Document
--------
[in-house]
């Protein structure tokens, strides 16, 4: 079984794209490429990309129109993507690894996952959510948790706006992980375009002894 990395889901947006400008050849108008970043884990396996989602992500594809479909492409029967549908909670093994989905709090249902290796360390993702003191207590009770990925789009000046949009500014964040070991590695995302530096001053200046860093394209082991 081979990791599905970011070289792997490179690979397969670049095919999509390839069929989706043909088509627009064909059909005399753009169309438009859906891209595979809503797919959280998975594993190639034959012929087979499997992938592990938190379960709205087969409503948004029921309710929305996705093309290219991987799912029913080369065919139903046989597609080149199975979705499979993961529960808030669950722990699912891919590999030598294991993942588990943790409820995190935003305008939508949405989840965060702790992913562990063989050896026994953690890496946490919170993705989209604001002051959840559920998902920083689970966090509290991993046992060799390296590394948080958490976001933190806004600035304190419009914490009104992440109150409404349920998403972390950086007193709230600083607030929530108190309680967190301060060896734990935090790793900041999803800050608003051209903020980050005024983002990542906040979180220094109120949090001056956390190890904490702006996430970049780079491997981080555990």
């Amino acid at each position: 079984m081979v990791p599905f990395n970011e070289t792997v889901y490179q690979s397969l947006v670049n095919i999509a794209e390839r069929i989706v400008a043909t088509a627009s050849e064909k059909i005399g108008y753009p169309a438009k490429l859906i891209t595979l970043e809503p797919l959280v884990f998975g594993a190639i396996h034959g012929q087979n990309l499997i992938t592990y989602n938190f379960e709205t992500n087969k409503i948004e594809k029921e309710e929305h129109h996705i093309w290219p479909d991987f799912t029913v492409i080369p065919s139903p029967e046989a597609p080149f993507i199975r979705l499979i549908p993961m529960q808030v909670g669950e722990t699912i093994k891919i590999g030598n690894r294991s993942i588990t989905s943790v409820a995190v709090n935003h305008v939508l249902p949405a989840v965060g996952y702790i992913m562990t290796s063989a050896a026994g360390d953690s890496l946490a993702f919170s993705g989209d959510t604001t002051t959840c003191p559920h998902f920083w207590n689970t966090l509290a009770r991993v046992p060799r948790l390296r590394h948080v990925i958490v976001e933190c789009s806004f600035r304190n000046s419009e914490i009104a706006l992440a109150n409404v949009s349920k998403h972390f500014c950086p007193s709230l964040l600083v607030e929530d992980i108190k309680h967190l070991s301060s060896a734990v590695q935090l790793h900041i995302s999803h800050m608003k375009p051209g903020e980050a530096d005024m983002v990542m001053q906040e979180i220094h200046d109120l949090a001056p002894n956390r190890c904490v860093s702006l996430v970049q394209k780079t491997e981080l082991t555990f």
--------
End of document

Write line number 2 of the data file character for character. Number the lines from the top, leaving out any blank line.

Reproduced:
């Protein structure tokens, strides 16, 4: 079984794209490429990309129109993507690894996952959510948790706006992980375009002894 990395889901947006400008050849108008970043884990396996989602992500594809479909492409029967549908909670093994989905709090249902290796360390993702003191207590009770990925789009000046949009500014964040070991590695995302530096001053200046860093394209082991 081979990791599905970011070289792997490179690979397969670049095919999509390839069929989706043909088509627009064909059909005399753009169309438009859906891209595979809503797919959280998975594993190639034959012929087979499997992938592990938190379960709205087969409503948004029921309710929305996705093309290219991987799912029913080369065919139903046989597609080149199975979705499979993961529960808030669950722990699912891919590999030598294991993942588990943790409820995190935003305008939508949405989840965060702790992913562990063989050896026994953690890496946490919170993705989209604001002051959840559920998902920083689970966090509290991993046992060799390296590394948080958490976001933190806004600035304190419009914490009104992440109150409404349920998403972390950086007193709230600083607030929530108190309680967190301060060896734990935090790793900041999803800050608003051209903020980050005024983002990542906040979180220094109120949090001056956390190890904490702006996430970049780079491997981080555990």